When It Comes to Social Media Muck-Ups, This Isn’t Sid Miller’s First Rodeo
Texas Agriculture Commissioner Sid Miller called Hillary Clinton a sexually explicit and obscene epithet – publicly, on Twitter.
He says a staffer posted it, but does that mean he shouldn’t be held responsible?
After some hemming and hawing, Miller insisted it was a staffer using his account who posted an offensive tweet making national headlines. The tweet was deleted after 15 minutes, but not quickly enough for screenshots and others to capture the moment (see below), leading to an avalanche of recrimination from Texans across party lines.
“Officeholders like Sid Miller are all too happy to take credit for the good things that may happen on a social media front, but to blame a staffer for something bad that happens – look, bad things do happen,” Cook says. “I get that. But the problem here is once they do, don’t weasel your way out of it by blaming a staffer.”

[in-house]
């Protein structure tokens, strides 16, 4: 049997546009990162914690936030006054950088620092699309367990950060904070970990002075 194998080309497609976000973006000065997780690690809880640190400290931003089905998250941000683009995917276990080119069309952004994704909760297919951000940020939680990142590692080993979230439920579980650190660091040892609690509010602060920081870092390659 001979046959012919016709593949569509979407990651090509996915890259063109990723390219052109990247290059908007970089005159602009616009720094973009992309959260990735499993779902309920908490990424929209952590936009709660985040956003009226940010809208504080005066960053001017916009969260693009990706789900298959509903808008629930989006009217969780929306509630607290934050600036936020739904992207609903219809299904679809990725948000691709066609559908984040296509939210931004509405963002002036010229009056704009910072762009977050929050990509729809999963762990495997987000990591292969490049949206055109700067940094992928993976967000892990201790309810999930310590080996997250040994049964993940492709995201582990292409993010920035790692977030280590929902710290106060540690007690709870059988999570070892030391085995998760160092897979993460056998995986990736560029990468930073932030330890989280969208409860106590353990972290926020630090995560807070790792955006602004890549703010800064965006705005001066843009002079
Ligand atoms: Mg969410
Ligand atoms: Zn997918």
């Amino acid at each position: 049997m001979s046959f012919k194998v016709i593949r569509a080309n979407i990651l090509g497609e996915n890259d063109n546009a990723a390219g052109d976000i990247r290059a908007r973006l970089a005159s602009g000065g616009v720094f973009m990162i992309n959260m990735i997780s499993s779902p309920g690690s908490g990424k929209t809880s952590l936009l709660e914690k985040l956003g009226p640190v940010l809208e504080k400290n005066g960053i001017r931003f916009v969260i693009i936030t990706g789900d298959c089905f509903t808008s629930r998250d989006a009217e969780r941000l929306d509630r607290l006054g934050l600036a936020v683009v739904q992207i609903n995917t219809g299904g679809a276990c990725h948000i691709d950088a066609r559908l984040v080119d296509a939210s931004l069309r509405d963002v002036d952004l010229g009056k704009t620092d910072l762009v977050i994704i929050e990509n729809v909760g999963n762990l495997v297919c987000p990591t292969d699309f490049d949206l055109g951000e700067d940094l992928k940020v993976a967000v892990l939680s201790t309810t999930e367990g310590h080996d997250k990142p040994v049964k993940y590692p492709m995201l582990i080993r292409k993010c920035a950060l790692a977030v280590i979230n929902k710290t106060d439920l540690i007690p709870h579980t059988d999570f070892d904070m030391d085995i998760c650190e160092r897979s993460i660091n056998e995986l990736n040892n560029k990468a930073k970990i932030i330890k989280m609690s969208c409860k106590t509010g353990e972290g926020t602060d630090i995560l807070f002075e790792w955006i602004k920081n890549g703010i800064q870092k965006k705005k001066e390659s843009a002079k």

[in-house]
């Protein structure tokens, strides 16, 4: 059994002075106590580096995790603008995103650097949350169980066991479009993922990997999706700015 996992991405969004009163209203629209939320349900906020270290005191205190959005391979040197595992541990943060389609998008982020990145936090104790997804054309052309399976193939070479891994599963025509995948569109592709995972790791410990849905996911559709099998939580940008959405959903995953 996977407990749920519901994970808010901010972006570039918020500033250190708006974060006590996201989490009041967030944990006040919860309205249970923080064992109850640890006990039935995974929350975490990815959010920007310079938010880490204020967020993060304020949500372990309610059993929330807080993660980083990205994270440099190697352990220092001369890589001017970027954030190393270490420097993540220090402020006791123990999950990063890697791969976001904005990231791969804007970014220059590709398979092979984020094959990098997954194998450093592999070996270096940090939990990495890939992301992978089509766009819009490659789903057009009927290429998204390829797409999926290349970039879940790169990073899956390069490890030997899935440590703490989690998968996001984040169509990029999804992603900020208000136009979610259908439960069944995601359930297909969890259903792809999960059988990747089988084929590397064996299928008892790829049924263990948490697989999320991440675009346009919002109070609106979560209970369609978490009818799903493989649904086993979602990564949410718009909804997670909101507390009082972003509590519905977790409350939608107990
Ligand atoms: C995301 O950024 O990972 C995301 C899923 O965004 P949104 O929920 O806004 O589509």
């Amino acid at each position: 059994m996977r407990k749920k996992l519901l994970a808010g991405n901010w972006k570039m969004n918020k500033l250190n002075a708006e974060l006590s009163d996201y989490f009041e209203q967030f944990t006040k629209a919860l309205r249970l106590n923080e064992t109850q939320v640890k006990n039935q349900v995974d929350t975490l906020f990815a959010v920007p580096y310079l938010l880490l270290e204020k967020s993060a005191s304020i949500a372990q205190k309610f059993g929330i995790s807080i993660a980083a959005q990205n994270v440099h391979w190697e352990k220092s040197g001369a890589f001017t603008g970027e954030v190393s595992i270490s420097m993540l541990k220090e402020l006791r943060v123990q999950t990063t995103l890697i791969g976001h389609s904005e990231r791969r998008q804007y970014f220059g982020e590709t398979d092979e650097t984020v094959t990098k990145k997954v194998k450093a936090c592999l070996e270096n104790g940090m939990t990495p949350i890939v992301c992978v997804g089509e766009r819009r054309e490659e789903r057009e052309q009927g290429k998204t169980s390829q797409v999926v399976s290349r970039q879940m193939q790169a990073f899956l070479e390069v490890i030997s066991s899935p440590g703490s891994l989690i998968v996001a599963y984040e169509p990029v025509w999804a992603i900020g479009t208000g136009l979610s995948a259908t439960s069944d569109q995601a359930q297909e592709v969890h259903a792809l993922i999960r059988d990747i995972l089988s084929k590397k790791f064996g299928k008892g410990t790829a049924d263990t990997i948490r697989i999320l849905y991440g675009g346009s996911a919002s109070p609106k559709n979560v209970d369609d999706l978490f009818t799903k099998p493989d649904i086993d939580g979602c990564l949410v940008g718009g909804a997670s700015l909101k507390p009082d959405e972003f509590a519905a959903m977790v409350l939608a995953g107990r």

— Edgar Walters (@ewaltersTX) November 1, 2016
Cook says there’s no way to know who actually posted the tweet – Miller or the staff member – but Miller should be accountable.
“As recently as a few days ago, Sid Miller claimed that his thoughts are his own on Twitter, which tells me that he was saying that he does it himself,” Cook says. “I don’t know that we’ll ever know who did this particular tweet, but, look, it is all his responsibility. It’s under his name.”
Cook says officeholders like Miller need to understand that social media is a powerful communication tool - a lesson one might think Miller already learned after his previous controversies on Facebook.
“I don’t think this one episode is going to make or break Sid Miller or anyone else,” Cook says. “But it is another nail in the coffin showing voters who Sid Miller is, in not a good way.”
Post by Sunny Sone.